Here’s a snapshot of Nintendo’s convoluted legal history

Nintendo and litigation are, by now, inseparable bedfellows, but usually with Nintendo’s lawyers wielding these as cudgels against anyone it perceives as even mildly infringing on its intellectual property. Lawsuits against fan games, emulator and ROM websites, and even a cease-and-desist against customised Joy-Cons shells meant to pay homage to a beloved YouTuber, Etika, and with proceeds that were originally going to a mental health charity, you know the drill.

But in one recent lawsuit, the tables have turned on the Japanese company, with Nintendo losing a lawsuit against the Federation of German Consumer Organisations (VZBV). It turns out that Nintendo’s pre-order refund policies for its eShop, which only allows its customers to cancel pre-orders up to seven days before a game’s release, has been deemed unacceptable by the court.

Since players would not have been able to play the game in its preloaded state—the practice of downloading the game first before its launch—it would have been impossible for consumers to test out the game. And with the lawsuit just being ruled in the VZBV’s favour, Nintendo may just have to enact a much more flexible eShop refund policy.

NIntendo’s litigiousness isn’t really shrouded in secrecy, even if its family-friendly facade may have insulated it from more severe backlash. The company has long cultivated a reputation for wholesome games, while releasing products that cash in on your sepia-tinted childhood memories, such as its limited series of the mini NES and SNES Classic Editions. These often seemed jarringly at odds with Nintendo’s aggressive approach to protecting its IP, as it tosses out cease-and-desist orders and lawsuits for alleged damages. Unlike its competitors Capcom and Sega, which have more amicable relationships with their fandoms and are less antagonistic towards preservation efforts, Nintendo’s hard lines on copyright infringement has, on occasion, sullied the good will among gaming circles and fan communities, and even set preservation efforts backwards. “I am completely sympathetic to Nintendo’s need to protect its properties […] but where it has crossed the line, is that by shutting down these sites, it’s asking the owners to give up all the ROMs, not just Nintendo ones,” said Frank Cifaldi, founder of the Video Game History Foundation, in a Wired interview.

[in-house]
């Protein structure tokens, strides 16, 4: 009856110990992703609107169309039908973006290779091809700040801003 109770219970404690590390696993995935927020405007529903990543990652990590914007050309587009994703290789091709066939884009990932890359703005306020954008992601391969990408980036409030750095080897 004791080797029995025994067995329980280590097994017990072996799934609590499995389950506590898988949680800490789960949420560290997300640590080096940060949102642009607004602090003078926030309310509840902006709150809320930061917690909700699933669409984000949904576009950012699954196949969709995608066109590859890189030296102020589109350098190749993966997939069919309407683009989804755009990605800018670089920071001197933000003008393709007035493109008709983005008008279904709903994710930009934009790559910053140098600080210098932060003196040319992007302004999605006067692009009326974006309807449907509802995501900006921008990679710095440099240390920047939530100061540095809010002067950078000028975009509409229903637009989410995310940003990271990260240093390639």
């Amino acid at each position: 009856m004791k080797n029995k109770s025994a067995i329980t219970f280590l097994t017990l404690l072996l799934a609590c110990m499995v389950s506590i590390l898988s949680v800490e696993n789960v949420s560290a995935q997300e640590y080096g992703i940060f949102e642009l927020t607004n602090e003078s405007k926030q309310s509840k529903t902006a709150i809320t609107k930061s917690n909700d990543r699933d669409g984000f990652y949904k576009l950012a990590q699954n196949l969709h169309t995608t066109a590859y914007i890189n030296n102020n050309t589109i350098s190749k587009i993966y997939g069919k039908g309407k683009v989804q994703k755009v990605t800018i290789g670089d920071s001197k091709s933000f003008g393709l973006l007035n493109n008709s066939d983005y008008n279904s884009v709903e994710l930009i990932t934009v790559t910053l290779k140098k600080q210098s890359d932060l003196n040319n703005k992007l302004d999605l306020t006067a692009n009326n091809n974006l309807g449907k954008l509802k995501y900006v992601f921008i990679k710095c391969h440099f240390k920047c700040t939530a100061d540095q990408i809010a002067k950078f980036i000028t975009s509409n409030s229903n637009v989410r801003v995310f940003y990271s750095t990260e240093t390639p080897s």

Nintendo’s defensiveness over its intellectual property has led to its lawyers landing takedown notices, cease-and-desist letters and lawsuits to several parties, many of whom are Nintendo fans themselves, and which have led to significant friction with some of its fandom. Here’s a look at some highlights in Nintendo’s checkered legal history:

1. Attempting to eliminate video game rentals

Just as the film industry abhorred the rise of home video in the past for fear that VHS tapes would kill the cinema, Nintendo seemed to harbour the same sort of apprehension towards video game rentals. Ex-Nintendo of America chairman, Howard Lincoln, even bemoaned the games rental business, likening video game rentals to “commercial rape”: “I can spend thousands of hours and millions of dollars creating a game. I expect, therefore, to be compensated every time the thing sells. All of a sudden, out of the blue, comes a system that distributes my game to thousands of people and I get no royalty. The video-rental companies exploit the thing—renting it out over and over again, hundreds and even thousands of times—and I get nothing. The guy who developed the game and Nintendo get screwed.”

Unable to hinder the rental of video games in the United States, Nintendo began by suing Blockbuster, a movie and games rental provider, for copyright infringement of something else instead: when Blockbuster photocopied game manuals for its rented games with missing guides. In the lawsuit, Nintendo stated that “We never had any intention to have our manual rented, and we intend to protect our copyright.” Unfortunately for Nintendo, the court ruled in favour of Blockbuster, even though Blockbuster also had to package its game rentals with third-party manuals.

2. Slapping fan creations with cease-and-desist orders